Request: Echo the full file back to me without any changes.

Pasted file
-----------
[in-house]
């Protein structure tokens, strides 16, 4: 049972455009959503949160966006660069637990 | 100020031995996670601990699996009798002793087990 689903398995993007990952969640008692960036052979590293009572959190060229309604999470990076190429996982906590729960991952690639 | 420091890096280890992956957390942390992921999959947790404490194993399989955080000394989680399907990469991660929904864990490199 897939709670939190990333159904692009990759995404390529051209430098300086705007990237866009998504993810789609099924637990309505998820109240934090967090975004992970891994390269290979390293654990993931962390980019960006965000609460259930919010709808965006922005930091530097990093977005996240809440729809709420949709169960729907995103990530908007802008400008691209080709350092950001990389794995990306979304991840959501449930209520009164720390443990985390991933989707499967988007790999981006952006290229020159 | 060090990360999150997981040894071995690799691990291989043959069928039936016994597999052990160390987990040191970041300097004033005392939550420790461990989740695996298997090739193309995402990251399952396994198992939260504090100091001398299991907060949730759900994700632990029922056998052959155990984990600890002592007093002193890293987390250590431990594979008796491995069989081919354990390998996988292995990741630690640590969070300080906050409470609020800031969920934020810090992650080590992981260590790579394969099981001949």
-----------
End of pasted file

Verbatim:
[in-house]
């Protein structure tokens, strides 16, 4: 049972455009959503949160966006660069637990 | 100020031995996670601990699996009798002793087990 689903398995993007990952969640008692960036052979590293009572959190060229309604999470990076190429996982906590729960991952690639 | 420091890096280890992956957390942390992921999959947790404490194993399989955080000394989680399907990469991660929904864990490199 897939709670939190990333159904692009990759995404390529051209430098300086705007990237866009998504993810789609099924637990309505998820109240934090967090975004992970891994390269290979390293654990993931962390980019960006965000609460259930919010709808965006922005930091530097990093977005996240809440729809709420949709169960729907995103990530908007802008400008691209080709350092950001990389794995990306979304991840959501449930209520009164720390443990985390991933989707499967988007790999981006952006290229020159 | 060090990360999150997981040894071995690799691990291989043959069928039936016994597999052990160390987990040191970041300097004033005392939550420790461990989740695996298997090739193309995402990251399952396994198992939260504090100091001398299991907060949730759900994700632990029922056998052959155990984990600890002592007093002193890293987390250590431990594979008796491995069989081919354990390998996988292995990741630690640590969070300080906050409470609020800031969920934020810090992650080590992981260590790579394969099981001949």